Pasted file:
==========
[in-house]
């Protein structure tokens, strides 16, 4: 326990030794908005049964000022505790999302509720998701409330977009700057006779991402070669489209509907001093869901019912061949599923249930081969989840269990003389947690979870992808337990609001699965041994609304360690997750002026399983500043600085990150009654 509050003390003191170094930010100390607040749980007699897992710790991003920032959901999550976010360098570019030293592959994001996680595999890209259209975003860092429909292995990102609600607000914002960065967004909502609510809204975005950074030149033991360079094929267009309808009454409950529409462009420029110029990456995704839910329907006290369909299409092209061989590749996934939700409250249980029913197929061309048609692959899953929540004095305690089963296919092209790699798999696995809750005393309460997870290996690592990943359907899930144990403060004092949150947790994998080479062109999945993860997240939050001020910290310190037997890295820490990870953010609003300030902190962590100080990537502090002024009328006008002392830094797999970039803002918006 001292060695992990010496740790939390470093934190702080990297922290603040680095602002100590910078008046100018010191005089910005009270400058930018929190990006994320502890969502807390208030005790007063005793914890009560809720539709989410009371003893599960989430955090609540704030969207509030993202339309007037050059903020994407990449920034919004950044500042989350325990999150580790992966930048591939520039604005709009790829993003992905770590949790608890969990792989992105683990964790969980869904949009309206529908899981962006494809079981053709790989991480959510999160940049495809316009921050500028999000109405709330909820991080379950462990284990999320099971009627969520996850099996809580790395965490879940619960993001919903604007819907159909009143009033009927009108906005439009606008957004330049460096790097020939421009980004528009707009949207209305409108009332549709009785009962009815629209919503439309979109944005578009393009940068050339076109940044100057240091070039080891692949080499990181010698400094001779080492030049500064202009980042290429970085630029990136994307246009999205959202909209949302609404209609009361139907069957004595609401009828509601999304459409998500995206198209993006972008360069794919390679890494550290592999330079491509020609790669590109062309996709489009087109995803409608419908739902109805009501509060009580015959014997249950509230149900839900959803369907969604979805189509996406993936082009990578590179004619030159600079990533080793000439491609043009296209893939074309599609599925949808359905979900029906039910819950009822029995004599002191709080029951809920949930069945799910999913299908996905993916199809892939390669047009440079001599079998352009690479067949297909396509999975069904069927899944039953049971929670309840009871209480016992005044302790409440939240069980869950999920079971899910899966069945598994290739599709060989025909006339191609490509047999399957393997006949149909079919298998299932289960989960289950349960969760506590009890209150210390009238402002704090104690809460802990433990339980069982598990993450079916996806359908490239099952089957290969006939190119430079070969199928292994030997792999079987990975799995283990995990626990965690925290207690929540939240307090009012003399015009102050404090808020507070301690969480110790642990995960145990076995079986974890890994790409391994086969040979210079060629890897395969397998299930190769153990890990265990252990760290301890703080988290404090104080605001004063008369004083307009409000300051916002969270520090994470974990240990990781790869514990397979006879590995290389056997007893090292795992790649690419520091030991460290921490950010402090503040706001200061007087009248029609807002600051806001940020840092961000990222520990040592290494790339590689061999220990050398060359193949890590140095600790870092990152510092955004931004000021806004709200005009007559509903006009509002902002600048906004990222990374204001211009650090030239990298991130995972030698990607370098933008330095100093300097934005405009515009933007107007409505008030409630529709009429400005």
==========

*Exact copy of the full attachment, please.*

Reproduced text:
[in-house]
């Protein structure tokens, strides 16, 4: 326990030794908005049964000022505790999302509720998701409330977009700057006779991402070669489209509907001093869901019912061949599923249930081969989840269990003389947690979870992808337990609001699965041994609304360690997750002026399983500043600085990150009654 509050003390003191170094930010100390607040749980007699897992710790991003920032959901999550976010360098570019030293592959994001996680595999890209259209975003860092429909292995990102609600607000914002960065967004909502609510809204975005950074030149033991360079094929267009309808009454409950529409462009420029110029990456995704839910329907006290369909299409092209061989590749996934939700409250249980029913197929061309048609692959899953929540004095305690089963296919092209790699798999696995809750005393309460997870290996690592990943359907899930144990403060004092949150947790994998080479062109999945993860997240939050001020910290310190037997890295820490990870953010609003300030902190962590100080990537502090002024009328006008002392830094797999970039803002918006 001292060695992990010496740790939390470093934190702080990297922290603040680095602002100590910078008046100018010191005089910005009270400058930018929190990006994320502890969502807390208030005790007063005793914890009560809720539709989410009371003893599960989430955090609540704030969207509030993202339309007037050059903020994407990449920034919004950044500042989350325990999150580790992966930048591939520039604005709009790829993003992905770590949790608890969990792989992105683990964790969980869904949009309206529908899981962006494809079981053709790989991480959510999160940049495809316009921050500028999000109405709330909820991080379950462990284990999320099971009627969520996850099996809580790395965490879940619960993001919903604007819907159909009143009033009927009108906005439009606008957004330049460096790097020939421009980004528009707009949207209305409108009332549709009785009962009815629209919503439309979109944005578009393009940068050339076109940044100057240091070039080891692949080499990181010698400094001779080492030049500064202009980042290429970085630029990136994307246009999205959202909209949302609404209609009361139907069957004595609401009828509601999304459409998500995206198209993006972008360069794919390679890494550290592999330079491509020609790669590109062309996709489009087109995803409608419908739902109805009501509060009580015959014997249950509230149900839900959803369907969604979805189509996406993936082009990578590179004619030159600079990533080793000439491609043009296209893939074309599609599925949808359905979900029906039910819950009822029995004599002191709080029951809920949930069945799910999913299908996905993916199809892939390669047009440079001599079998352009690479067949297909396509999975069904069927899944039953049971929670309840009871209480016992005044302790409440939240069980869950999920079971899910899966069945598994290739599709060989025909006339191609490509047999399957393997006949149909079919298998299932289960989960289950349960969760506590009890209150210390009238402002704090104690809460802990433990339980069982598990993450079916996806359908490239099952089957290969006939190119430079070969199928292994030997792999079987990975799995283990995990626990965690925290207690929540939240307090009012003399015009102050404090808020507070301690969480110790642990995960145990076995079986974890890994790409391994086969040979210079060629890897395969397998299930190769153990890990265990252990760290301890703080988290404090104080605001004063008369004083307009409000300051916002969270520090994470974990240990990781790869514990397979006879590995290389056997007893090292795992790649690419520091030991460290921490950010402090503040706001200061007087009248029609807002600051806001940020840092961000990222520990040592290494790339590689061999220990050398060359193949890590140095600790870092990152510092955004931004000021806004709200005009007559509903006009509002902002600048906004990222990374204001211009650090030239990298991130995972030698990607370098933008330095100093300097934005405009515009933007107007409505008030409630529709009429400005």